Forty years after A-bomb crash, clean up to start
9 October 2006, MADRID — Spain and the United States have agreed to clean up a town which was contaminated with radioactive material after a mid-air crash 40 years ago.
9 October 2006
MADRID — Spain and the United States have agreed to clean up a town which was contaminated with radioactive material after a mid-air crash 40 years ago.
Palomares, in Spain's southern Almeria province, is still contaminated with plutonium and other elements from two U.S. A-bombs.
The Spanish daily El Pais reported on Monday that the U.S. Energy Department and the Spanish government have agreed to clean up the area last month.
The accident occurred on 17 January, 1966, when a U.S. bomber making a routine low-level flight over the Iberian Peninsula collided with a tanker plane during a mid-air refuelling operation.
Four atomic bombs fell from the plane with two of the weapons landing in Palomares and releasing plutonium and other radioactive elements.
Neither of the devices detonated.
The third bomb was recovered intact on the ground and the fourth was located months later in the ocean.
A month before the last bomb was removed from the water, Spain's then-information and tourism minister, Manuel Fraga, and U.S. envoy to Madrid Angier Biddle Duke went swimming at the Palomares beach to dispel public suspicions about any radioactive contamination of the coastline.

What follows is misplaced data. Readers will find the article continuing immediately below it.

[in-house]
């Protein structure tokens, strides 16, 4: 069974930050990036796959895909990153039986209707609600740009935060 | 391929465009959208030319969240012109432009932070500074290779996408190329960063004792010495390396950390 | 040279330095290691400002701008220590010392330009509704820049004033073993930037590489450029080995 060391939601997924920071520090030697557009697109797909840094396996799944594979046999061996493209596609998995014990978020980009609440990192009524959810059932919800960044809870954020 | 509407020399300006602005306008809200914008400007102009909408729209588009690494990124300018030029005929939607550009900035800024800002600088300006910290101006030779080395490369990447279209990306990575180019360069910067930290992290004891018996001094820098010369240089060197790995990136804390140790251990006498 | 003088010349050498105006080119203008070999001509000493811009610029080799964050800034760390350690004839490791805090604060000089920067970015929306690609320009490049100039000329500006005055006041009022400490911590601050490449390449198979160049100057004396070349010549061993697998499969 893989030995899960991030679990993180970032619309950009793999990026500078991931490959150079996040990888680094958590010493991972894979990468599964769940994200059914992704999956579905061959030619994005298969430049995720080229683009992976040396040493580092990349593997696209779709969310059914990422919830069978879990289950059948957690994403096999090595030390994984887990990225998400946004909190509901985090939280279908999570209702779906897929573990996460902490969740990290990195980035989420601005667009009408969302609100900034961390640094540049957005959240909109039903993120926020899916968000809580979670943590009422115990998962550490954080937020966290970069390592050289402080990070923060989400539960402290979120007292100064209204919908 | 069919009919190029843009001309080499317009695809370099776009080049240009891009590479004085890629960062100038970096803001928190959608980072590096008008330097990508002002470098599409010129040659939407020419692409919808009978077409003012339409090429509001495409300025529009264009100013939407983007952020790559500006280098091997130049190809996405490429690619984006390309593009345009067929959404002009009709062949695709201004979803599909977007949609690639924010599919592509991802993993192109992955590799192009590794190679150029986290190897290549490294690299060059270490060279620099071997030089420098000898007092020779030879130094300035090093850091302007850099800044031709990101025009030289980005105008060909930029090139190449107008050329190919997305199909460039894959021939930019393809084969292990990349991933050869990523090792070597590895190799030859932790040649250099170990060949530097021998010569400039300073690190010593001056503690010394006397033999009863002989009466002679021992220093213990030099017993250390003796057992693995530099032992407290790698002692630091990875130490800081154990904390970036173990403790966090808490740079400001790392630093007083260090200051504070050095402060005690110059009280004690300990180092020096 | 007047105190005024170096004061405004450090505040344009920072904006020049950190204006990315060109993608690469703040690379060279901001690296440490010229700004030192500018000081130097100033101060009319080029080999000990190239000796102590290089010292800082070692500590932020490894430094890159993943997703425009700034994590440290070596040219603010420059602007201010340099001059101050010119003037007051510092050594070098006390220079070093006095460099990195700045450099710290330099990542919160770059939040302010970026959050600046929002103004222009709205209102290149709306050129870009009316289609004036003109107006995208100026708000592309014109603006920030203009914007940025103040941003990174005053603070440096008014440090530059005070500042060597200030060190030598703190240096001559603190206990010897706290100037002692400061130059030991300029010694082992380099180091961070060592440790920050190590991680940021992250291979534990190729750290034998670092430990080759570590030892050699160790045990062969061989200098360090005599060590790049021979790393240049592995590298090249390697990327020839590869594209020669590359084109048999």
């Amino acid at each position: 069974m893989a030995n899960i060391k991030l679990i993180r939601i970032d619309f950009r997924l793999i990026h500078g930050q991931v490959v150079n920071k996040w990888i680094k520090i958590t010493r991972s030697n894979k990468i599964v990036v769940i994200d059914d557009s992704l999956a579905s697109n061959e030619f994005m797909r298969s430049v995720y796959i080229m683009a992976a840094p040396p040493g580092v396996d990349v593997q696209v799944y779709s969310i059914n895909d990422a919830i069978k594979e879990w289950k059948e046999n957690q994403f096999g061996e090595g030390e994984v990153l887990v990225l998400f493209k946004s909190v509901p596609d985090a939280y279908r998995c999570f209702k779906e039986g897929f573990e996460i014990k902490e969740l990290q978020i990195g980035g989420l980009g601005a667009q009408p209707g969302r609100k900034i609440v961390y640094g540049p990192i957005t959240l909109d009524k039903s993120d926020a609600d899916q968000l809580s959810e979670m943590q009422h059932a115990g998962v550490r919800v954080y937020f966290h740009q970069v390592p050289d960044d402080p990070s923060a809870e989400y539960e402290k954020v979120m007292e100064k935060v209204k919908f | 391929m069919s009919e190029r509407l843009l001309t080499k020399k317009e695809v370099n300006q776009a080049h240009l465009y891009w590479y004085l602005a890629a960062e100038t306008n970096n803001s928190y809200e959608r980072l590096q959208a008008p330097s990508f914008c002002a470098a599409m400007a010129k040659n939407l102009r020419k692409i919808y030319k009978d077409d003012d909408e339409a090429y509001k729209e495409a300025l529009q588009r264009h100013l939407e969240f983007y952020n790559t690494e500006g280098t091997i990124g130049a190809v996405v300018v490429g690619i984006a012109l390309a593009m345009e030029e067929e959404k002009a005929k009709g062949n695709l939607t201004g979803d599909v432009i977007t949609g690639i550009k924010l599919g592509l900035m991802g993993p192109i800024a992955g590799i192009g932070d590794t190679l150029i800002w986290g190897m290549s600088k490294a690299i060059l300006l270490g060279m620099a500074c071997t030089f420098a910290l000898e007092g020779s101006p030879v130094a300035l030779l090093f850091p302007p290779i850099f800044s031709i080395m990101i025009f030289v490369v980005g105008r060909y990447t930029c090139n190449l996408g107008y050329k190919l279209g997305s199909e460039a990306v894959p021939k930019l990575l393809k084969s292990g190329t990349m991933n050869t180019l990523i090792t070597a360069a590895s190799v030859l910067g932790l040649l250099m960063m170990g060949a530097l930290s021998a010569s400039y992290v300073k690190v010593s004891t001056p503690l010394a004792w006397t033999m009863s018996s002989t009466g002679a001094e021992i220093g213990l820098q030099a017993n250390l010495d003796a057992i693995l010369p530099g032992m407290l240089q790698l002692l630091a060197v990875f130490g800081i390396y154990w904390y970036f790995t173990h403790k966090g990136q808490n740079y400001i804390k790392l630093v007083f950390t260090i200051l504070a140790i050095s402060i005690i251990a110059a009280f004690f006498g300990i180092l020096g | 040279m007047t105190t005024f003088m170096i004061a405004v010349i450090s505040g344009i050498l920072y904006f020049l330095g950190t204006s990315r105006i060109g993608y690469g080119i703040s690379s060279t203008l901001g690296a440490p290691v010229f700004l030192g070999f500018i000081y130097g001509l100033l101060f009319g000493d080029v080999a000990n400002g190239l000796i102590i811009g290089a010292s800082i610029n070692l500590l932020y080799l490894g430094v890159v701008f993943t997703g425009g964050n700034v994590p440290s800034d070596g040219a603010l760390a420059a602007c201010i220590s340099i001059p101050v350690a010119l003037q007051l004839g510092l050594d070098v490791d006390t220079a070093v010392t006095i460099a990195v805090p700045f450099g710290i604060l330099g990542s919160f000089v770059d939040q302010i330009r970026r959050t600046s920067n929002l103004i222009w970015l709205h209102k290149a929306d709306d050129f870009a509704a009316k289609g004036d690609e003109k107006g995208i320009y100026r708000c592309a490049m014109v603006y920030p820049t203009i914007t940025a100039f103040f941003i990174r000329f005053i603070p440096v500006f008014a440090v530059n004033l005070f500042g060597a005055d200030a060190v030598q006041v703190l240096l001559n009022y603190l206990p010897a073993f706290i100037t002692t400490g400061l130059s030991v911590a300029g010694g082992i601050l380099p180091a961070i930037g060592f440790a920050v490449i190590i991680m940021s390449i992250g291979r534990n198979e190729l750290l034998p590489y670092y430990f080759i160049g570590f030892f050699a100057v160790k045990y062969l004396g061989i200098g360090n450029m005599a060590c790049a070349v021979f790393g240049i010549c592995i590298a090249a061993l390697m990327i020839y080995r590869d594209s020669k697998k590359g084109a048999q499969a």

El Pais said the agreement established all costs of cleaning up the coast will be shared, although the projected cost was not specified.
The decontamination work will take years, however, and its extent will depend upon the levels of radioactivity found in the area.
"The Americans don't know what's there. There might be nothing, but there could be a problem, and if so, it will be resolved," said Juan Antonio Rubio, the director general of the Ciemat energy, environment and technology research centre, the entity charged with handling the operation, told the paper.
The head of the Andalusian regional government, Socialist Manuel Chaves, said though 40 years have passed since the mishap, it was "good news" that Washington was going "to pay a large part of, or share the expenses of," the clean-up of radioactive elements that leaked out of the U.S. bombs.
"It's good news because it concerns an area that represents an important tourist spot and, above all, due to the danger the radiation could pose, even though it's true that no abnormality has been noted (in the area) for all these years," Chaves said.
In 2004, the Spanish government decided to expropriate several plots of land in Palomares to prevent potential risks of contamination caused by the bombs.
In a health analysis carried out among Palomares residents between 1988 and 1994, experts found traces of plutonium in 29 people and of the radioactive element americium in six others, but there is no proof that anyone has died as a result.
Regarding the ground in the area, at the time of the health study the remaining radioactivity in the region was tested and the results showed that "a certain amount of radioactivity" was present.
[Copyright EFE with Expatica]
Subject: Spanish news